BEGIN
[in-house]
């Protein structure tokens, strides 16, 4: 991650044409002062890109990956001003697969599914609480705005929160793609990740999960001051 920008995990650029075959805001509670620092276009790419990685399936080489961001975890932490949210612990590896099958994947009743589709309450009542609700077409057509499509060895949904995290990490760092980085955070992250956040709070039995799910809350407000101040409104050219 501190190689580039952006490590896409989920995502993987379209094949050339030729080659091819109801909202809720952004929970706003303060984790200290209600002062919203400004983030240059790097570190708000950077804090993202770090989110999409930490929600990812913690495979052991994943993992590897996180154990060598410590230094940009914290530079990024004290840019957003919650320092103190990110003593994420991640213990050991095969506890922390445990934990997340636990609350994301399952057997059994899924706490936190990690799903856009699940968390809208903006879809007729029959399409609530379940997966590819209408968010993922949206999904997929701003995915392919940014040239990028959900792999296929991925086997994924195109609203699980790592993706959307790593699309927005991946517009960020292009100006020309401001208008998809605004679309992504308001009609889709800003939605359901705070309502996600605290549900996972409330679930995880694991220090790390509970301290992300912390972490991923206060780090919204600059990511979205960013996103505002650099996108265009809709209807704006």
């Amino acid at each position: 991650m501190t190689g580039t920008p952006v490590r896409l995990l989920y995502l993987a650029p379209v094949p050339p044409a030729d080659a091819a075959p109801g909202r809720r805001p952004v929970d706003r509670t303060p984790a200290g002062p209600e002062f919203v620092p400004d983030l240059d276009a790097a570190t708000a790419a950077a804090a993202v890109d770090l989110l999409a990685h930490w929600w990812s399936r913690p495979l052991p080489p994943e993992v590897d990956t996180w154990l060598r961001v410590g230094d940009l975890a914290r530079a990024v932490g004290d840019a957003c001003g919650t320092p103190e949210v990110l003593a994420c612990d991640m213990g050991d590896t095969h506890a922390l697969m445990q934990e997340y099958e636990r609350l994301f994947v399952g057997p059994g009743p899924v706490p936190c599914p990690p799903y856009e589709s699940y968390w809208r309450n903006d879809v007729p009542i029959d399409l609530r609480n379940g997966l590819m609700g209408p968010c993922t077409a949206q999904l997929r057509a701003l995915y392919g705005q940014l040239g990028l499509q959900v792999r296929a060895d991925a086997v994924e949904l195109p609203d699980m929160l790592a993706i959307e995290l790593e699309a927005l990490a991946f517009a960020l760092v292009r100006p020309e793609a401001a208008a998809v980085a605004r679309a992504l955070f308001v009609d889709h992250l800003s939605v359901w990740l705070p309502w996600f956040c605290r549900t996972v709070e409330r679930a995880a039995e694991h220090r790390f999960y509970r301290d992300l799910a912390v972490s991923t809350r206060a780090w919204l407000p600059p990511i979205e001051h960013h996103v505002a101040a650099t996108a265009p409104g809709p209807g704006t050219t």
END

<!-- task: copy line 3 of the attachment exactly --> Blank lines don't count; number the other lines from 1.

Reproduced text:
């Amino acid at each position: 991650m501190t190689g580039t920008p952006v490590r896409l995990l989920y995502l993987a650029p379209v094949p050339p044409a030729d080659a091819a075959p109801g909202r809720r805001p952004v929970d706003r509670t303060p984790a200290g002062p209600e002062f919203v620092p400004d983030l240059d276009a790097a570190t708000a790419a950077a804090a993202v890109d770090l989110l999409a990685h930490w929600w990812s399936r913690p495979l052991p080489p994943e993992v590897d990956t996180w154990l060598r961001v410590g230094d940009l975890a914290r530079a990024v932490g004290d840019a957003c001003g919650t320092p103190e949210v990110l003593a994420c612990d991640m213990g050991d590896t095969h506890a922390l697969m445990q934990e997340y099958e636990r609350l994301f994947v399952g057997p059994g009743p899924v706490p936190c599914p990690p799903y856009e589709s699940y968390w809208r309450n903006d879809v007729p009542i029959d399409l609530r609480n379940g997966l590819m609700g209408p968010c993922t077409a949206q999904l997929r057509a701003l995915y392919g705005q940014l040239g990028l499509q959900v792999r296929a060895d991925a086997v994924e949904l195109p609203d699980m929160l790592a993706i959307e995290l790593e699309a927005l990490a991946f517009a960020l760092v292009r100006p020309e793609a401001a208008a998809v980085a605004r679309a992504l955070f308001v009609d889709h992250l800003s939605v359901w990740l705070p309502w996600f956040c605290r549900t996972v709070e409330r679930a995880a039995e694991h220090r790390f999960y509970r301290d992300l799910a912390v972490s991923t809350r206060a780090w919204l407000p600059p990511i979205e001051h960013h996103v505002a101040a650099t996108a265009p409104g809709p209807g704006t050219t």